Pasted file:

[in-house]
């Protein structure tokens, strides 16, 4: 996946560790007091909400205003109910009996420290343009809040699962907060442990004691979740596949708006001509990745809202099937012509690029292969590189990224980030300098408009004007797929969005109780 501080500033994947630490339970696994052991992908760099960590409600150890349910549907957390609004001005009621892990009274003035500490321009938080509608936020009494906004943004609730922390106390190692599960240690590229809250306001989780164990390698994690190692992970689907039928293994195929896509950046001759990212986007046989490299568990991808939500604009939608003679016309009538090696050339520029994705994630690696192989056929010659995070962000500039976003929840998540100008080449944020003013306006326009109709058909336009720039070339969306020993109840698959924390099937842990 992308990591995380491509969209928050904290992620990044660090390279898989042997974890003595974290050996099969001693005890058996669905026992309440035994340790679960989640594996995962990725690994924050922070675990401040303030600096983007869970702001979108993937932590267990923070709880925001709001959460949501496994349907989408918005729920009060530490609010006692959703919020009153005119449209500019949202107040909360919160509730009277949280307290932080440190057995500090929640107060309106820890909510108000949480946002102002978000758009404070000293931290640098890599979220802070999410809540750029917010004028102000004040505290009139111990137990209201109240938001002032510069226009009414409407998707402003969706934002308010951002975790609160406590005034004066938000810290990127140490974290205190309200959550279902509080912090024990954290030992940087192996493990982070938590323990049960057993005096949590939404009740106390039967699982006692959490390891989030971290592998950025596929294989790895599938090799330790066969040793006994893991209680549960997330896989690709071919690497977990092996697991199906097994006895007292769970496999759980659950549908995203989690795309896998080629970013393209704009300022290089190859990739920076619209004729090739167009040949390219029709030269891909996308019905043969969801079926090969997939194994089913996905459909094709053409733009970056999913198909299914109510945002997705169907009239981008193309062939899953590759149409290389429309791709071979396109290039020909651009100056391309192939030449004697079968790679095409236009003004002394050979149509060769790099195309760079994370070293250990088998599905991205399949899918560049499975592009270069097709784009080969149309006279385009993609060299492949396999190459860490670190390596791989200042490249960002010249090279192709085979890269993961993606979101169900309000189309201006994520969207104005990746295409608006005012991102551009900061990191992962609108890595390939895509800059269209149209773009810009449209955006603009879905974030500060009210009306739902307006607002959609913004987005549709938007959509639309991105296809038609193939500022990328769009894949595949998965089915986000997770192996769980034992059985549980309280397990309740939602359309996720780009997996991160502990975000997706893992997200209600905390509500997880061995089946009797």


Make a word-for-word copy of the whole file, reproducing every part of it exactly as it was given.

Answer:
[in-house]
């Protein structure tokens, strides 16, 4: 996946560790007091909400205003109910009996420290343009809040699962907060442990004691979740596949708006001509990745809202099937012509690029292969590189990224980030300098408009004007797929969005109780 501080500033994947630490339970696994052991992908760099960590409600150890349910549907957390609004001005009621892990009274003035500490321009938080509608936020009494906004943004609730922390106390190692599960240690590229809250306001989780164990390698994690190692992970689907039928293994195929896509950046001759990212986007046989490299568990991808939500604009939608003679016309009538090696050339520029994705994630690696192989056929010659995070962000500039976003929840998540100008080449944020003013306006326009109709058909336009720039070339969306020993109840698959924390099937842990 992308990591995380491509969209928050904290992620990044660090390279898989042997974890003595974290050996099969001693005890058996669905026992309440035994340790679960989640594996995962990725690994924050922070675990401040303030600096983007869970702001979108993937932590267990923070709880925001709001959460949501496994349907989408918005729920009060530490609010006692959703919020009153005119449209500019949202107040909360919160509730009277949280307290932080440190057995500090929640107060309106820890909510108000949480946002102002978000758009404070000293931290640098890599979220802070999410809540750029917010004028102000004040505290009139111990137990209201109240938001002032510069226009009414409407998707402003969706934002308010951002975790609160406590005034004066938000810290990127140490974290205190309200959550279902509080912090024990954290030992940087192996493990982070938590323990049960057993005096949590939404009740106390039967699982006692959490390891989030971290592998950025596929294989790895599938090799330790066969040793006994893991209680549960997330896989690709071919690497977990092996697991199906097994006895007292769970496999759980659950549908995203989690795309896998080629970013393209704009300022290089190859990739920076619209004729090739167009040949390219029709030269891909996308019905043969969801079926090969997939194994089913996905459909094709053409733009970056999913198909299914109510945002997705169907009239981008193309062939899953590759149409290389429309791709071979396109290039020909651009100056391309192939030449004697079968790679095409236009003004002394050979149509060769790099195309760079994370070293250990088998599905991205399949899918560049499975592009270069097709784009080969149309006279385009993609060299492949396999190459860490670190390596791989200042490249960002010249090279192709085979890269993961993606979101169900309000189309201006994520969207104005990746295409608006005012991102551009900061990191992962609108890595390939895509800059269209149209773009810009449209955006603009879905974030500060009210009306739902307006607002959609913004987005549709938007959509639309991105296809038609193939500022990328769009894949595949998965089915986000997770192996769980034992059985549980309280397990309740939602359309996720780009997996991160502990975000997706893992997200209600905390509500997880061995089946009797």